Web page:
Harvey Mackay: Career Advice From the Masters

I get a weekly email from Harvey Mackay. I thought I would share this one that I found in my inbox (it’s from January):

Napoleon Hill, one of my favorite authors, devoted twenty years of his life to study what made people successful. His mentor, steel magnate Andrew Carnegie, helped Hill by giving him introductions to some of the most successful people in business, including Henry Ford, Theodore Roosevelt, Charles Schwab, George Eastman, John D. Rockefeller, Thomas Edison, Clarence Darrow and many others.

What Hill discovered is that all these individuals realized the importance of surrounding themselves with people smarter than themselves.

I couldn’t agree more. All of us together are a lot smarter than any one of us. Which leads to some of the best career advice I can give you: Networking is a skill you must develop.

If I had to name the single characteristic shared by all the truly successful people I’ve met over a lifetime, I’d say it is the ability to create and nurture a network of contacts. A network replaces the weakness of the individual with the strength of your network. You don’t have to know everything as long as you know the people who do.

A network can enrich your life. It can help you help others. A network improves your job security. If you build a network, you will have a bridge to wherever you want to go. So if you are ever up the proverbial creek, if you have a network, you always have a paddle.

Just remember, the more you exercise your networking muscles, the stronger they get and the easier networking becomes.

What other career advice can you benefit from?

You can’t forget the most important five-letter word in business – TRUST. How about integrity, reputation and treating everyone with respect? I might add that you have to continue your education, because you should be in school all your life. I’ve written extensively about all these topics, and will continue to hammer them home because they are the difference between a job and a successful career.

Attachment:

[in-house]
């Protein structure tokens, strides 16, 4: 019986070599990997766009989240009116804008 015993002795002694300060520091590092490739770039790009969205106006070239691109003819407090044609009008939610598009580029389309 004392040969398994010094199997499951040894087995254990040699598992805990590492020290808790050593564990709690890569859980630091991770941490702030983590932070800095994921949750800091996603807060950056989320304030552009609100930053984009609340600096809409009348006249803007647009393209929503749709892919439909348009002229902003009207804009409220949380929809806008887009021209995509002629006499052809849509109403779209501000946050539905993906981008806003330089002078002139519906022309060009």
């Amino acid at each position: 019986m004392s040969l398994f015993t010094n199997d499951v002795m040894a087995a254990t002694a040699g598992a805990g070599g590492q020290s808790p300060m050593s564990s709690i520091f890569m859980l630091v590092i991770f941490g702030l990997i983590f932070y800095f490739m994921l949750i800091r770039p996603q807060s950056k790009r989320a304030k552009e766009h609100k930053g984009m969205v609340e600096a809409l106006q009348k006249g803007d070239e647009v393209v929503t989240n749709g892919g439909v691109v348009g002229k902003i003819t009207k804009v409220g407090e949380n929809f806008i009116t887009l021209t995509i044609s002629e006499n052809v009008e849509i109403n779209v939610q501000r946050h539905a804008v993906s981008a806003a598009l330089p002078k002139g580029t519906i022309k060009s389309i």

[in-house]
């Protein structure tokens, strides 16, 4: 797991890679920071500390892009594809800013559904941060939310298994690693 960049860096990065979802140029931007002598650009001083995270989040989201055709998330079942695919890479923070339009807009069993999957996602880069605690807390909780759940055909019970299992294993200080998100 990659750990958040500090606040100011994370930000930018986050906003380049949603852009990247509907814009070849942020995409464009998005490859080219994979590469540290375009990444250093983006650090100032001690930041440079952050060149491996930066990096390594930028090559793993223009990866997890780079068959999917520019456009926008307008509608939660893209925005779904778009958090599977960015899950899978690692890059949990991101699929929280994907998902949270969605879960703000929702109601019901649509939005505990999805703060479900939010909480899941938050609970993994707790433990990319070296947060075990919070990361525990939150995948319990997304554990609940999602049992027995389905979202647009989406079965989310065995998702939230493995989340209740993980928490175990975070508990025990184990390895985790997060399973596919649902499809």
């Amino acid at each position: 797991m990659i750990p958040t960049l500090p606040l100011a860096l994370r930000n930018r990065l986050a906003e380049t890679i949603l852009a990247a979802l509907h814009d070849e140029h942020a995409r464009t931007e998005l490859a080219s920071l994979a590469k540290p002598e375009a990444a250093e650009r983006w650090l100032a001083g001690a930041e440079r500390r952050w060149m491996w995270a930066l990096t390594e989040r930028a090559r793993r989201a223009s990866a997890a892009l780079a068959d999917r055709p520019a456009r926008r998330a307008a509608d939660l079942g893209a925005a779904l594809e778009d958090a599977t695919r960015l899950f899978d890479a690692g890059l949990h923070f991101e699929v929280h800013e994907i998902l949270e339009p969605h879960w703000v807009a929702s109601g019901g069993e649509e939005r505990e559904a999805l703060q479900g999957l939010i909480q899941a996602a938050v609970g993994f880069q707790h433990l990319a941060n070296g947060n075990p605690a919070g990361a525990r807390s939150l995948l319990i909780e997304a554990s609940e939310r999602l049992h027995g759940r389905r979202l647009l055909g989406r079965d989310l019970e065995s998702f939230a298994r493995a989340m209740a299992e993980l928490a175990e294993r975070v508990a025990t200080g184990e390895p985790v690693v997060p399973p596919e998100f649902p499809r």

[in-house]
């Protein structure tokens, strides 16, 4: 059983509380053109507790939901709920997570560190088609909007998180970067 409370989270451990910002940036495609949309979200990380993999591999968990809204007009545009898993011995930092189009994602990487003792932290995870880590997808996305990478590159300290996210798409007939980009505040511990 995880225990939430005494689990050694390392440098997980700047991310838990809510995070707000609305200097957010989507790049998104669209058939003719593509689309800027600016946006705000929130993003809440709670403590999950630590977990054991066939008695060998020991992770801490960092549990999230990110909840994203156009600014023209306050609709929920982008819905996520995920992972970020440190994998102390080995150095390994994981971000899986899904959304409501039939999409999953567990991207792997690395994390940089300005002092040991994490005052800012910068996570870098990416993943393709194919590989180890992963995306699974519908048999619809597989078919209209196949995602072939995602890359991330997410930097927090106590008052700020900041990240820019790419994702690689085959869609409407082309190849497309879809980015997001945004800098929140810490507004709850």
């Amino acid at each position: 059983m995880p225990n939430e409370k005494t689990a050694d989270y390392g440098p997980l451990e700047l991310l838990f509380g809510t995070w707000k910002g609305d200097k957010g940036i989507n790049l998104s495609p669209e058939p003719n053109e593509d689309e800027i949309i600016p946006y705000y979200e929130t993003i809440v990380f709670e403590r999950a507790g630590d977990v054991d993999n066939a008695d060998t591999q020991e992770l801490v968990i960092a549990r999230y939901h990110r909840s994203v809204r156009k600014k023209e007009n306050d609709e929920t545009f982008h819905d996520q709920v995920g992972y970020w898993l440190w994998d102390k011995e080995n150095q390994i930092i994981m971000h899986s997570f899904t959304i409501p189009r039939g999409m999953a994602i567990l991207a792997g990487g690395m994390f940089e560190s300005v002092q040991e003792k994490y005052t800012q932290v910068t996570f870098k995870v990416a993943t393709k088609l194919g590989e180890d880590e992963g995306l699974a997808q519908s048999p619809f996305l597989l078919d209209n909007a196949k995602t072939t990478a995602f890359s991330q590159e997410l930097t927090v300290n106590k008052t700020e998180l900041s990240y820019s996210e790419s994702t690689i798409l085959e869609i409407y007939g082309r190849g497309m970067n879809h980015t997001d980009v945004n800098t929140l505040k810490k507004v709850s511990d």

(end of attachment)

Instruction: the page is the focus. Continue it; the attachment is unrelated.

And because I follow my own advice and continually study the brilliant thoughts of others, I thought I’d share words of wisdom from some of the world’s most successful people:

Steve Jobs, co-founder of Apple Inc.: “When I was 17, I read a quote that went something like: ‘If you live each day as if it was your last, someday you’ll most certainly be right.’ It made an impression on me, and since then, for the past 33 years, I have looked in the mirror every morning and asked myself: ‘If today were the last day of my life, would I want to do what I am about to do today?’ And whenever the answer has been ‘no’ for too many days in a row, I know I need to change something.”

Michael Dell, founder of Dell Inc.: “Try never to be the smartest person in the room. And if you are, I suggest you invite smarter people, or find a different room.”

J.K. Rowling, author of the Harry Potter novels: “Had I really succeeded at anything else, I might never have found the determination to succeed in the one arena I believed I truly belonged.”